THE BOYS ARE
Having done my part to populate the planet, I decided
about five years ago to sever my ties to the reproduction process.
While many men cringe at the mere mention of the
V-word, I had little problem with the concept. It was my turn to
contribute to the birth control merry-go-round and I was determined to
make the final cut for the team.
There was something about the "final" that
bothered me, though. I kept making appointments for the procedure, only to
cancel each one at the last minute. I was 99.99999% certain I was
permanently retiring, and unlike Michael Jordan, there wasnít going to
be much pressure to come back.
But the .00001% nagged at me. And thatís when I
discovered sperm banks.
Someone had casually mentioned the idea, and I
immediately thought it could solve my problem. But where would I find a
place to take the little guys?
Not a problem. There it was, naturally, in the Pacific
Bell Yellow Pages under the heading "Sperm Banks." Very matter
of fact. No pretensions. You want to bank your sperm, look under sperm
banks. At the time, there were only two choices, Cryogenics in Palo Alto,
or The Sperm Bank of California, located in Oakland.
Nothing in Marin, where I live. That was too bad. I
would have preferred to keep the boys closer to home, but I also sensed
that I had to let go a little.
Given the choice of Palo Alto or Oakland, I have to
admit I preferred Palo Alto. Storing the future of mankind next to an
intellectual powerhouse like Stanford just seemed like the right thing to
do. If they wanted to use a few of the little fellers for research, all
they had to do was walk a few blocks and pick Ďem up.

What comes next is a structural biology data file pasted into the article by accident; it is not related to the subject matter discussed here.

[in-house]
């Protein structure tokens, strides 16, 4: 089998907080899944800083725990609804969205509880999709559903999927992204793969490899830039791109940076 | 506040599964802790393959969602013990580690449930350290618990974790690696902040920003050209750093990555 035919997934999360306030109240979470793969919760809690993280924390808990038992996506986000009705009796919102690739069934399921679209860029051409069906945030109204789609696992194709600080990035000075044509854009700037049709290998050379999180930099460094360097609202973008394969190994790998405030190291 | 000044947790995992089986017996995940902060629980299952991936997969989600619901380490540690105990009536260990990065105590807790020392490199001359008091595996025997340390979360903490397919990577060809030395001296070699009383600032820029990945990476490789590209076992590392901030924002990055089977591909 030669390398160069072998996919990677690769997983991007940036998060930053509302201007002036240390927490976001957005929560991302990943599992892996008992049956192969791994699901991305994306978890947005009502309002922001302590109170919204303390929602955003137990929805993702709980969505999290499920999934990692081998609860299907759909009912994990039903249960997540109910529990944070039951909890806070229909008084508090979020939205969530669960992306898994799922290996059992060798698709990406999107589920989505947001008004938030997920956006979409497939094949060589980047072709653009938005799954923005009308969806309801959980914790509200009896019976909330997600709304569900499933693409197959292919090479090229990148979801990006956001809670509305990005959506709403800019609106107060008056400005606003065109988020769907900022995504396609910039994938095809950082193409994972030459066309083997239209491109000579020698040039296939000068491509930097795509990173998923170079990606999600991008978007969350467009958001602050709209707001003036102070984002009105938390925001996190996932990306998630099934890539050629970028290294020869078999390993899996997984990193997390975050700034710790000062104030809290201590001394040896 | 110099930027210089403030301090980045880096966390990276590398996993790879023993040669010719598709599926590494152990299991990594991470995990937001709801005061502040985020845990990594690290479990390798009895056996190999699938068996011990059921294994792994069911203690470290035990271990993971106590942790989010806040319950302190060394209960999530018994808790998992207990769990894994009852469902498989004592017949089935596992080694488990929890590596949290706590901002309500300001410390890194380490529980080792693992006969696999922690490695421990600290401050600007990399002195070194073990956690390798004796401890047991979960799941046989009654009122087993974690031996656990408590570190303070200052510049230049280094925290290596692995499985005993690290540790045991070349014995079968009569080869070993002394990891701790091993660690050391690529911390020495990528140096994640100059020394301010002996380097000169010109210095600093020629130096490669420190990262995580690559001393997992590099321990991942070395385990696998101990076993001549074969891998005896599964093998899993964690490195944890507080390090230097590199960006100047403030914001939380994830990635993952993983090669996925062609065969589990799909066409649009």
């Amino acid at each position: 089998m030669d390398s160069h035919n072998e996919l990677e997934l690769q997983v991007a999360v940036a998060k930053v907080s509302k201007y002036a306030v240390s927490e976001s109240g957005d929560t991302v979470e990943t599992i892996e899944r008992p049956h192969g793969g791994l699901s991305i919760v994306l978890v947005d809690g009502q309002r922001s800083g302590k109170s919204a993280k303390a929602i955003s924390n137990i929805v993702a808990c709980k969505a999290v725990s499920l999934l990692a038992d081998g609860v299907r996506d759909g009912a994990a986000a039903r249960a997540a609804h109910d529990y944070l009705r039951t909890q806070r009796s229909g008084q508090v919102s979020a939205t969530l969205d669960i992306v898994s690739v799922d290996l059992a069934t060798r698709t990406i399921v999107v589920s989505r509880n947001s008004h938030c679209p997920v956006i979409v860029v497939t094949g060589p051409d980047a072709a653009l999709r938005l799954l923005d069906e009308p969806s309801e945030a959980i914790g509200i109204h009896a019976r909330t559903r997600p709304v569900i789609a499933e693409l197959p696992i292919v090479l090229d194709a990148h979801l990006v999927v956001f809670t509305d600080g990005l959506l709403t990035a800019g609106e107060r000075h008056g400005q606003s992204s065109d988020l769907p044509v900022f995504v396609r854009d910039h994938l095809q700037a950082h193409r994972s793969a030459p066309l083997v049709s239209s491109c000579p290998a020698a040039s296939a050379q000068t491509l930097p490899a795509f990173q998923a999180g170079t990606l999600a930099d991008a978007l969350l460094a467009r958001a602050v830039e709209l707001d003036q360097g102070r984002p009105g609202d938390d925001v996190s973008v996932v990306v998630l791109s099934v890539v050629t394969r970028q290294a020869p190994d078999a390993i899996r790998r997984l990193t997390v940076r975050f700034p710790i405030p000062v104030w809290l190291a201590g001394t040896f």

Then I called and got prices. Obviously, Cryogenics,
with its fancy name, was the private sperm bank. I needed to go the public
No hoity-toit names for The Sperm Bank of California.
It is what it is. It wouldnít have mattered what they called it, though,
because the price was right.
Fifty dollars a year, per deposit. That was it.
Cryogenics was five or six times that much. I never checked amenities, but
considering my sperm would be frozen solid I couldnít think of anything
Cryogenics could offer (tiny blankets, maybe?) that would warrant the
I went with The Sperm Bank of California. I got all the
details and made the initial monetary and, you know, other deposit. Then,
knowing that I could reproduce with nothing more than a phone call (the
bank had promised easy withdrawal) I went ahead with the "minor"
(if itís not you) operation which guaranteed no future surprises.
All was fine for awhile. Iíd get the yearly invoice
for the bank charge, write the check for $50, and go on with my life,
happily telling people from time to time that I had millions in frozen
assets stored in an East Bay bank.
But after a few years, like any parent, I began to
worry. During one of our rare heat waves, I felt pangs of guilt, realizing
I hadnít even checked on the boys to see if they were okay.
My mind began racing. Was The Sperm Bank of California
just a front? Were they still in business? Were my sperm, at that very
moment, swimming aimlessly in some gutter, wondering how I could neglect
I couldnít help itóI called. The receptionist
answered, asking how she could help. I stuttered, I stammered, and finally
came out with the only words that were appropriate. "How are my sperm
She got my name, put me on hold for an anxious minute
or two, and then came back and said they were fine.
And by the way, she noted, they had just moved The
Sperm Bank to Berkeley.
I smiled proudly. At 1/6th the price of the
private bank, my sperm were now living, sort of, in a University town. And
not only that, the little guys were slowly making their way home.